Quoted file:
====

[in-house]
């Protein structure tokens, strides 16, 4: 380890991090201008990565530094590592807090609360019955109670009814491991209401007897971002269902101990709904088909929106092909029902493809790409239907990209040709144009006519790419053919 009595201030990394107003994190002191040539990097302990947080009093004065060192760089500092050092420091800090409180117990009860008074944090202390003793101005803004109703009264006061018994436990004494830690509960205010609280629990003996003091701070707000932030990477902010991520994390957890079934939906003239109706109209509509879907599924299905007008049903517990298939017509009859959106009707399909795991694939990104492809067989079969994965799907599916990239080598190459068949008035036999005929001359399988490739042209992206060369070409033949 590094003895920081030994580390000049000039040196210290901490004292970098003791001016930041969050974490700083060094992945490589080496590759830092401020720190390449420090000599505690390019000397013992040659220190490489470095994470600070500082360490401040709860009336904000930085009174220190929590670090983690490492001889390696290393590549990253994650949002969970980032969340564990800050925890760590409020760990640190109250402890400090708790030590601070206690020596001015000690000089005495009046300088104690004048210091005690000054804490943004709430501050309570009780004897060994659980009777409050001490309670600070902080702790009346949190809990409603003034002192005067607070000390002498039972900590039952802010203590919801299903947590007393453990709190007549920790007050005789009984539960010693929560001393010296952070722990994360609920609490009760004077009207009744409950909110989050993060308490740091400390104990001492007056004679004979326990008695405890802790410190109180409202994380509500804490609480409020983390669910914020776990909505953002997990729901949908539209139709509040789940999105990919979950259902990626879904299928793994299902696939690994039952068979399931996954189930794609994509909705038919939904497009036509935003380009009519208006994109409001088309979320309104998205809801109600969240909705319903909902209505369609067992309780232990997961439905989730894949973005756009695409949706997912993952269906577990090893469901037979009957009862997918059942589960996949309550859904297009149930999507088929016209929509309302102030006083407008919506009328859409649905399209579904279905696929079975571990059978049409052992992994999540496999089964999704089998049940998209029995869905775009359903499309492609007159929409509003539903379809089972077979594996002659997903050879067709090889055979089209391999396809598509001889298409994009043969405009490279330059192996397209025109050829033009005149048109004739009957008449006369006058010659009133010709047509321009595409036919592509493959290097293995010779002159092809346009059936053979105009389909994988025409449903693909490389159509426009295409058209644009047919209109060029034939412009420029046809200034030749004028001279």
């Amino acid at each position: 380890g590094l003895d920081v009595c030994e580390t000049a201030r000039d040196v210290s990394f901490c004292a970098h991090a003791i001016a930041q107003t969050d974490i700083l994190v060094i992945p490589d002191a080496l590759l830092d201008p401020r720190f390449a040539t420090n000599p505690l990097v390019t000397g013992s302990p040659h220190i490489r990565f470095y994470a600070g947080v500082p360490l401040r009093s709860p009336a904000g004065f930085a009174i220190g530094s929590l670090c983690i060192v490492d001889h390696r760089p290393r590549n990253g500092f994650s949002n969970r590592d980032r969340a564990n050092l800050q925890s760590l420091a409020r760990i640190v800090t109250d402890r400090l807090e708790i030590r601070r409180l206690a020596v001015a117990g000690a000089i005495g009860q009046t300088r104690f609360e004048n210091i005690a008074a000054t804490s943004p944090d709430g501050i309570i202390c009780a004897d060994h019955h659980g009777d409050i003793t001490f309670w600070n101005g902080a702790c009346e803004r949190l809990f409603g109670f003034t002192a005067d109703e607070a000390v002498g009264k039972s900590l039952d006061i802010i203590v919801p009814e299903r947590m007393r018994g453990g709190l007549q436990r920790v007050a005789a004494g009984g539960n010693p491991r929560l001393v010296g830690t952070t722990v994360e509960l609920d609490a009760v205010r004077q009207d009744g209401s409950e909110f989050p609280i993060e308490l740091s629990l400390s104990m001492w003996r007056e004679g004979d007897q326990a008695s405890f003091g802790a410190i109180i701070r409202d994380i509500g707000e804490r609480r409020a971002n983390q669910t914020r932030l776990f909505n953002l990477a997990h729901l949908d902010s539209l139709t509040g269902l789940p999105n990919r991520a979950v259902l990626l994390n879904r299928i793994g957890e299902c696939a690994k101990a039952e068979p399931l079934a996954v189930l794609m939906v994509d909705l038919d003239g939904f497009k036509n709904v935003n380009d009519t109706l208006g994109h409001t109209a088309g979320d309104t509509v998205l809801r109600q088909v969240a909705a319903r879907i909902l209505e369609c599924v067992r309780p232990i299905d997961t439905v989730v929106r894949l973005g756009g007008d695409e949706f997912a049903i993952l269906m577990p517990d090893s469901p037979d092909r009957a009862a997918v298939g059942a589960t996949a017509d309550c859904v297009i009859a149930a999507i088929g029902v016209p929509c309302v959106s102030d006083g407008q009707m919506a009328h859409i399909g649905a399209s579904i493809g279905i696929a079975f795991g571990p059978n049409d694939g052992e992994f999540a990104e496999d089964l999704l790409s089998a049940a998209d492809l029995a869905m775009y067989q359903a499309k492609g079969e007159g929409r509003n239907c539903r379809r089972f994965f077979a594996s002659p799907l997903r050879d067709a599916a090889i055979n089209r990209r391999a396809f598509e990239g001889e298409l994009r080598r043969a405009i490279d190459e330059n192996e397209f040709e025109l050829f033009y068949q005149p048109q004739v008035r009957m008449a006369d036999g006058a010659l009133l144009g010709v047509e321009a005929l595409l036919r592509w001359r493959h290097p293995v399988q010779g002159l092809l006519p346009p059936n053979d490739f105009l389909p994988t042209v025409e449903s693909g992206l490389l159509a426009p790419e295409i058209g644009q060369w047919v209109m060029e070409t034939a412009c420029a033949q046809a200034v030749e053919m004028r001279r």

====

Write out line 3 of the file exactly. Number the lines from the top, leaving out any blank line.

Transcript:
């Amino acid at each position: 380890g590094l003895d920081v009595c030994e580390t000049a201030r000039d040196v210290s990394f901490c004292a970098h991090a003791i001016a930041q107003t969050d974490i700083l994190v060094i992945p490589d002191a080496l590759l830092d201008p401020r720190f390449a040539t420090n000599p505690l990097v390019t000397g013992s302990p040659h220190i490489r990565f470095y994470a600070g947080v500082p360490l401040r009093s709860p009336a904000g004065f930085a009174i220190g530094s929590l670090c983690i060192v490492d001889h390696r760089p290393r590549n990253g500092f994650s949002n969970r590592d980032r969340a564990n050092l800050q925890s760590l420091a409020r760990i640190v800090t109250d402890r400090l807090e708790i030590r601070r409180l206690a020596v001015a117990g000690a000089i005495g009860q009046t300088r104690f609360e004048n210091i005690a008074a000054t804490s943004p944090d709430g501050i309570i202390c009780a004897d060994h019955h659980g009777d409050i003793t001490f309670w600070n101005g902080a702790c009346e803004r949190l809990f409603g109670f003034t002192a005067d109703e607070a000390v002498g009264k039972s900590l039952d006061i802010i203590v919801p009814e299903r947590m007393r018994g453990g709190l007549q436990r920790v007050a005789a004494g009984g539960n010693p491991r929560l001393v010296g830690t952070t722990v994360e509960l609920d609490a009760v205010r004077q009207d009744g209401s409950e909110f989050p609280i993060e308490l740091s629990l400390s104990m001492w003996r007056e004679g004979d007897q326990a008695s405890f003091g802790a410190i109180i701070r409202d994380i509500g707000e804490r609480r409020a971002n983390q669910t914020r932030l776990f909505n953002l990477a997990h729901l949908d902010s539209l139709t509040g269902l789940p999105n990919r991520a979950v259902l990626l994390n879904r299928i793994g957890e299902c696939a690994k101990a039952e068979p399931l079934a996954v189930l794609m939906v994509d909705l038919d003239g939904f497009k036509n709904v935003n380009d009519t109706l208006g994109h409001t109209a088309g979320d309104t509509v998205l809801r109600q088909v969240a909705a319903r879907i909902l209505e369609c599924v067992r309780p232990i299905d997961t439905v989730v929106r894949l973005g756009g007008d695409e949706f997912a049903i993952l269906m577990p517990d090893s469901p037979d092909r009957a009862a997918v298939g059942a589960t996949a017509d309550c859904v297009i009859a149930a999507i088929g029902v016209p929509c309302v959106s102030d006083g407008q009707m919506a009328h859409i399909g649905a399209s579904i493809g279905i696929a079975f795991g571990p059978n049409d694939g052992e992994f999540a990104e496999d089964l999704l790409s089998a049940a998209d492809l029995a869905m775009y067989q359903a499309k492609g079969e007159g929409r509003n239907c539903r379809r089972f994965f077979a594996s002659p799907l997903r050879d067709a599916a090889i055979n089209r990209r391999a396809f598509e990239g001889e298409l994009r080598r043969a405009i490279d190459e330059n192996e397209f040709e025109l050829f033009y068949q005149p048109q004739v008035r009957m008449a006369d036999g006058a010659l009133l144009g010709v047509e321009a005929l595409l036919r592509w001359r493959h290097p293995v399988q010779g002159l092809l006519p346009p059936n053979d490739f105009l389909p994988t042209v025409e449903s693909g992206l490389l159509a426009p790419e295409i058209g644009q060369w047919v209109m060029e070409t034939a412009c420029a033949q046809a200034v030749e053919m004028r001279r």